NEW YORK — Jed York, the chief executive of the San Francisco 49ers, said he initially had a negative reaction last season when Colin Kaepernick, the team’s former quarterback, refused to stand for the national anthem in protest of racial inequality and police mistreatment of African Americans in the United States.
But York said that after speaking with Kaepernick about the issues involved, he came to support Kaepernick and remains supportive now of 49ers players who kneel during the anthem in protest.
“I haven’t talked to Colin recently,” York said Tuesday at the NFL owners’ meeting here. “But we’ve had a lot of great discussions. A lot of these discussions started with Colin last year. And I’ll say from my own personal standpoint when Colin originally sat, I was taken aback by it. I mean, I felt like a lot of people that have been negative toward sort of the anthem protests. And then I sat down with Colin and I heard where he was coming from and why he wanted to sit. Then he chose to kneel because he felt like it was much less disrespectful to the flag. And I don’t believe it was disrespectful to the flag, him taking a knee.
“He got that feedback, and I think his message has been lost. And that’s the disappointing thing in this is that his message has been lost about what he’s been fighting for. And I think that’s one of the things that’s really struck me is the more you sit down with our players and hear what they’re about, what they are fighting for, it’s really, really hard to disagree with them. And I think the more that we can get that message out and understand what they’re fighting for and why they’re fighting for it, the easier that it’s gonna be to make progress.”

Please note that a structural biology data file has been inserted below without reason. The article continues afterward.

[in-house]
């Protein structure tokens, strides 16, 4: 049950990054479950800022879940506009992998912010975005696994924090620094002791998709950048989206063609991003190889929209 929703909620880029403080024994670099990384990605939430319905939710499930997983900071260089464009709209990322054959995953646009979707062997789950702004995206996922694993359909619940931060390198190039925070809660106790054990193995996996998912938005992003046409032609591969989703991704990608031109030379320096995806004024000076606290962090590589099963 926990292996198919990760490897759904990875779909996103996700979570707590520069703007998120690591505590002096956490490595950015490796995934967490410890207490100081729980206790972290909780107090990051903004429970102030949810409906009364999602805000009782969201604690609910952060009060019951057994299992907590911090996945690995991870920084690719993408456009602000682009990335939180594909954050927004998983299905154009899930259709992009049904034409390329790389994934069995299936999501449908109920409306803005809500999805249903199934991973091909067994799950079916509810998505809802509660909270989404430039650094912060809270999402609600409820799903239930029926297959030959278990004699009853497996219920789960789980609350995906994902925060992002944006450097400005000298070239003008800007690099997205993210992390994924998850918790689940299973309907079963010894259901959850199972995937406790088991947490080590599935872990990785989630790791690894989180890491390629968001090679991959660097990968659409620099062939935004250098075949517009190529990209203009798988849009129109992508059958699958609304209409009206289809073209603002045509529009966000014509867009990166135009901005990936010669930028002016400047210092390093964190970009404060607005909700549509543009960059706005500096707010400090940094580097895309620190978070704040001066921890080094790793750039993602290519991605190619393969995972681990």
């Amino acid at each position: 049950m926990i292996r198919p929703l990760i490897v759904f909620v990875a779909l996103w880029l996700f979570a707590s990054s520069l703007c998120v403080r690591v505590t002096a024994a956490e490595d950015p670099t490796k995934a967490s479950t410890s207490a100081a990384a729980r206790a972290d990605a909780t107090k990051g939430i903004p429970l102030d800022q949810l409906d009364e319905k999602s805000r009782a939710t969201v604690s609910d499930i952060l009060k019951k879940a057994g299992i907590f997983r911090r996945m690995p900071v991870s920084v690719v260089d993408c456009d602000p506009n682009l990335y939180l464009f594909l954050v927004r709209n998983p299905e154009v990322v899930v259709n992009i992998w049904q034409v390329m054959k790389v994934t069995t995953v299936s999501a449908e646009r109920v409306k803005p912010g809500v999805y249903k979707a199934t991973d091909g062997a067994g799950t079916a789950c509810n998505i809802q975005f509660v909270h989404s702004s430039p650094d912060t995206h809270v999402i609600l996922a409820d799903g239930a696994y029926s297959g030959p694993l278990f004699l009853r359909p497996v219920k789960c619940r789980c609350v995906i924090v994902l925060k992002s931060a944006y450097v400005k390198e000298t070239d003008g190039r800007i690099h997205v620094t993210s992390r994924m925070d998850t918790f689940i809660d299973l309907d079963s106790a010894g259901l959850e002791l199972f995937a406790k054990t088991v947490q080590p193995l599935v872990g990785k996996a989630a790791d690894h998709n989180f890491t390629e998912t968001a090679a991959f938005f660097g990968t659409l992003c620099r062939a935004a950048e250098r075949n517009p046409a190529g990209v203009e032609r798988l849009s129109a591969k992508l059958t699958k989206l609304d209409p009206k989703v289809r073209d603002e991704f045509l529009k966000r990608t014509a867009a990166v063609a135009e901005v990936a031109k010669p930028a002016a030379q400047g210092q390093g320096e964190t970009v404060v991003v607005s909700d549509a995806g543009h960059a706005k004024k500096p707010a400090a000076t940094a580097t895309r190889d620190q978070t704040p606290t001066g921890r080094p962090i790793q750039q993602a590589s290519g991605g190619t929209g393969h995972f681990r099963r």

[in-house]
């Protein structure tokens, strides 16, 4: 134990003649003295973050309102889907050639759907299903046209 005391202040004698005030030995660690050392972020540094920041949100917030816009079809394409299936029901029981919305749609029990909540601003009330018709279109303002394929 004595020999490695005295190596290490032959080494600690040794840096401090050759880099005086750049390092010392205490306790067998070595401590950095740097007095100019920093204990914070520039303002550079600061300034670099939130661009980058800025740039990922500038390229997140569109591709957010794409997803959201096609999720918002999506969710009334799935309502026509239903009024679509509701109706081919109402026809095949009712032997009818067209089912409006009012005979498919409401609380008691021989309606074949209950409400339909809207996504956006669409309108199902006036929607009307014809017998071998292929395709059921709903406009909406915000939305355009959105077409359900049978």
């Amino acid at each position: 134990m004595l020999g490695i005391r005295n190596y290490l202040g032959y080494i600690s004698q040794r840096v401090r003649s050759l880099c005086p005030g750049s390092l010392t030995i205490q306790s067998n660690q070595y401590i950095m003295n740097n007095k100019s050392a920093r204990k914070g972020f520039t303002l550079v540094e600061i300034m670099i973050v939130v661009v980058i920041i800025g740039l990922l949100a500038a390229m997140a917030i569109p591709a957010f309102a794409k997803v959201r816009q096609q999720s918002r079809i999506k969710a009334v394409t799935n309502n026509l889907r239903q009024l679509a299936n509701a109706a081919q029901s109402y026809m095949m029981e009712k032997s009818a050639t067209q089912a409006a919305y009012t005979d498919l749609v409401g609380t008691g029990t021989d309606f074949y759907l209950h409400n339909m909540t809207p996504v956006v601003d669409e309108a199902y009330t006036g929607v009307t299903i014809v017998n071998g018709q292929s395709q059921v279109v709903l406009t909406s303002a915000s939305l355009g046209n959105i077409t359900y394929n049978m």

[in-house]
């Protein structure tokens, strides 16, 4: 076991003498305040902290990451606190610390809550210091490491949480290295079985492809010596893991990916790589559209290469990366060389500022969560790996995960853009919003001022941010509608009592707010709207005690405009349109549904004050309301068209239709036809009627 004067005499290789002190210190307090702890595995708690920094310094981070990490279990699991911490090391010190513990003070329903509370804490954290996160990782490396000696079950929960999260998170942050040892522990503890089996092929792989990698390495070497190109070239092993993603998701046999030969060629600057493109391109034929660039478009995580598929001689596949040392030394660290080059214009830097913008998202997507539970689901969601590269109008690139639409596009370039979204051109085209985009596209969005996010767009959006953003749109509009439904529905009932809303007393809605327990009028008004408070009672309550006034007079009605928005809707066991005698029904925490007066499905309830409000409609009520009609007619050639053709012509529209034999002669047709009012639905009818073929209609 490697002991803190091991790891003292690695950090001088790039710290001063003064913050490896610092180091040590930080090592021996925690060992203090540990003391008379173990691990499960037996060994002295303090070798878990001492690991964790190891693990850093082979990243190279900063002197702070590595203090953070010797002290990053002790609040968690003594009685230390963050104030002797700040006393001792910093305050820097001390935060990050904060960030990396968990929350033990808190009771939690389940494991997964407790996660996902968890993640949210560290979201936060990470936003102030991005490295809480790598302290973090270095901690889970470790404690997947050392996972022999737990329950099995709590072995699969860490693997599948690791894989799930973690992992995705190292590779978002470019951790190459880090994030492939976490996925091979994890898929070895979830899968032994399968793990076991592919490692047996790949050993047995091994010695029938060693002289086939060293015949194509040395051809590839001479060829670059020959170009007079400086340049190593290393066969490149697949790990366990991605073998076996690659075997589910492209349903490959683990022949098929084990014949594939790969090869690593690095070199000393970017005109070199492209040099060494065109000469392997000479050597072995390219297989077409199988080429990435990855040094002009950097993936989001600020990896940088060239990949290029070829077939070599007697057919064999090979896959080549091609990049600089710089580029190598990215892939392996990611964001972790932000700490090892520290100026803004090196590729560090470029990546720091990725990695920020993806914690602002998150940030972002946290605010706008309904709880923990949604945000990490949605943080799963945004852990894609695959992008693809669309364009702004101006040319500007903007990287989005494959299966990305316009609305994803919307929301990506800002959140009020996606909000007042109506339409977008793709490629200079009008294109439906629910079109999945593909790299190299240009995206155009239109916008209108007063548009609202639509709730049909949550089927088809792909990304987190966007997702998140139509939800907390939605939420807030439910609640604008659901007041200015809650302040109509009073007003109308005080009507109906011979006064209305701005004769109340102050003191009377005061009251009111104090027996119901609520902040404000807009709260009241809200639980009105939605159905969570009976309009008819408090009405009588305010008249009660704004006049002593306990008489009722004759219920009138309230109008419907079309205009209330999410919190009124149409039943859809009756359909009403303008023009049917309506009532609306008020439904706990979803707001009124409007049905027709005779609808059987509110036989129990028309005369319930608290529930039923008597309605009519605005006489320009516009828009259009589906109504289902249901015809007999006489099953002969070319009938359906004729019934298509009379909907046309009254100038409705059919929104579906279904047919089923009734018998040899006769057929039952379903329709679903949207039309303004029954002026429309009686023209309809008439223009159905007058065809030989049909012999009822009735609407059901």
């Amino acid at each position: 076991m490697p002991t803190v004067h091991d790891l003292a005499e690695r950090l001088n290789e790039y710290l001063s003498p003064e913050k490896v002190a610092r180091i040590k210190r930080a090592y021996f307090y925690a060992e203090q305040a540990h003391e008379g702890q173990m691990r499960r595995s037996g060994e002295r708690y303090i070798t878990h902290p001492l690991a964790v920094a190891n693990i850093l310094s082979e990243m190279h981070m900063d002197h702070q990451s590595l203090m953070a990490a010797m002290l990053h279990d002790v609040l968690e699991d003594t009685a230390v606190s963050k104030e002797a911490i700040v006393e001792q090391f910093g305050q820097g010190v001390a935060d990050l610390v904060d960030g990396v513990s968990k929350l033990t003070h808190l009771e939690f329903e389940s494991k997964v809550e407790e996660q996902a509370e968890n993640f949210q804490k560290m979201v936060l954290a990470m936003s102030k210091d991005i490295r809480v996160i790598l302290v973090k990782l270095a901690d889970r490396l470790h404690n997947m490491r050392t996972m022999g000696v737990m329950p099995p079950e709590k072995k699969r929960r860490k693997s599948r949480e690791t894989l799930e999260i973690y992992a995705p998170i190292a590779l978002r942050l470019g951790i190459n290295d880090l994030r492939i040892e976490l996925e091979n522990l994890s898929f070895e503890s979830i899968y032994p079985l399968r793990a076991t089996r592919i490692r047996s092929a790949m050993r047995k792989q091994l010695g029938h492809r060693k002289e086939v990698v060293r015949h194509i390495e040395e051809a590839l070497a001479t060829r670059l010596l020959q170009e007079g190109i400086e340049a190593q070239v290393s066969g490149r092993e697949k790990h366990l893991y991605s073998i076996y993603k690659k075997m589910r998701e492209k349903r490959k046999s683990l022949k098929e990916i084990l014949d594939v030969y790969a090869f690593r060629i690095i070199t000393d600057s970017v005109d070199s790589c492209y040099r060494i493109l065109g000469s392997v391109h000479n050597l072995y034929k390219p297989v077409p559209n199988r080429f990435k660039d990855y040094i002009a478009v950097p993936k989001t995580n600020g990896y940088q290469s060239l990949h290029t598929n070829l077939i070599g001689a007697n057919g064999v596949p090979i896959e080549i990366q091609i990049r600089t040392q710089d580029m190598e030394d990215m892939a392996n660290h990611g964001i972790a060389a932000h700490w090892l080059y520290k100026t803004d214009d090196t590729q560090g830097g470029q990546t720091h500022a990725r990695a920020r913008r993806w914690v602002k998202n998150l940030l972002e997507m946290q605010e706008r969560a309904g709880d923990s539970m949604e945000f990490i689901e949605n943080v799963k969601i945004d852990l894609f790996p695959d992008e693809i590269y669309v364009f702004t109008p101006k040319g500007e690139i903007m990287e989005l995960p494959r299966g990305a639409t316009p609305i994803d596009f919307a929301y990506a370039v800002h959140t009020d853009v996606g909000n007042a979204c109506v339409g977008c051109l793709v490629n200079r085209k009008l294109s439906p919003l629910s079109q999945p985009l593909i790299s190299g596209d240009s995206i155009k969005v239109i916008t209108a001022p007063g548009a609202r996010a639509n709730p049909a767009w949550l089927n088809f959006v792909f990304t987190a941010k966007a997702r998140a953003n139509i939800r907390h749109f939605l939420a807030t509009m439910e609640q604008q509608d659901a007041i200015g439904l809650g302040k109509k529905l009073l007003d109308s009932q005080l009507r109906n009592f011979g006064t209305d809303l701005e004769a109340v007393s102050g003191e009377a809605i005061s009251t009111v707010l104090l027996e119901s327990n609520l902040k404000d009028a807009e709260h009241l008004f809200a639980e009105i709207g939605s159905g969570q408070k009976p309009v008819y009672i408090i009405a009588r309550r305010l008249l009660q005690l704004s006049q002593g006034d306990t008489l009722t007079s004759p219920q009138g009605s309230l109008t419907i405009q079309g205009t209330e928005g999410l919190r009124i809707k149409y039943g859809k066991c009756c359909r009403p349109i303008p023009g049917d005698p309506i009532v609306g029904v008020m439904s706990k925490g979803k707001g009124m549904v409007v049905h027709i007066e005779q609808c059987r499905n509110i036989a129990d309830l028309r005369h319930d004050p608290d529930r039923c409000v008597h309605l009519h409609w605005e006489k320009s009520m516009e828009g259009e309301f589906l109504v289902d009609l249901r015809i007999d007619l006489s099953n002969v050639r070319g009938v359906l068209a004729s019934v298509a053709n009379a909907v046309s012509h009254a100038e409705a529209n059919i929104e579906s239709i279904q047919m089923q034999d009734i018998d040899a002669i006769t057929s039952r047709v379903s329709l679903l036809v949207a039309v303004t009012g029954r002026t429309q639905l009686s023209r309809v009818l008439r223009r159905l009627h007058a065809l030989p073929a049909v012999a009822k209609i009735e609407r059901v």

York was among the ownership representatives who met earlier Tuesday with players at the NFL’s offices on Park Avenue. The owners then held their regularly scheduled fall meeting at a hotel in Lower Manhattan, and they emerged from the full day of meetings without a requirement for players to stand for the national anthem. The owners’ discussions on the topic are to continue Wednesday but several owners said Tuesday they don’t foresee a major rule change regarding players standing for the anthem.
“I don’t want to take a bow and say that we did something great and special,” York said of the 49ers. “It happened to start with us. But it started with Colin. And I give Colin so much credit, so much respect for doing something that he knew was gonna create backlash. And he was courageous in what he did. But now we have to go from protest to progress. And I think we are getting much, much closer to progress. I will be much prouder of progress that we made than anything about that this started with the San Francisco 49ers.”
Kaepernick remains unsigned after opting out of his contract with the 49ers, who said they would not have retained Kaepernick for this season under the terms of that deal. He has filed a grievance accusing NFL teams of colluding to keep him out of the league. York said he does not believe that teams have blackballed Kaepernick because of his political statement.
“I don’t believe in that at all,” York said. “I mean, we obviously had Colin on our team last year. He didn’t start when he took a knee. He ended up starting — I’m probably gonna get the games wrong — but I think he started 11 of the games last year after he had taken a knee. And we were very supportive of that. So we’ve been supportive of players. We’ve had the most players take a knee. And you can’t take somebody’s politics and add that into football and make that a decision. And I don’t personally believe that that’s what’s happened with Colin.”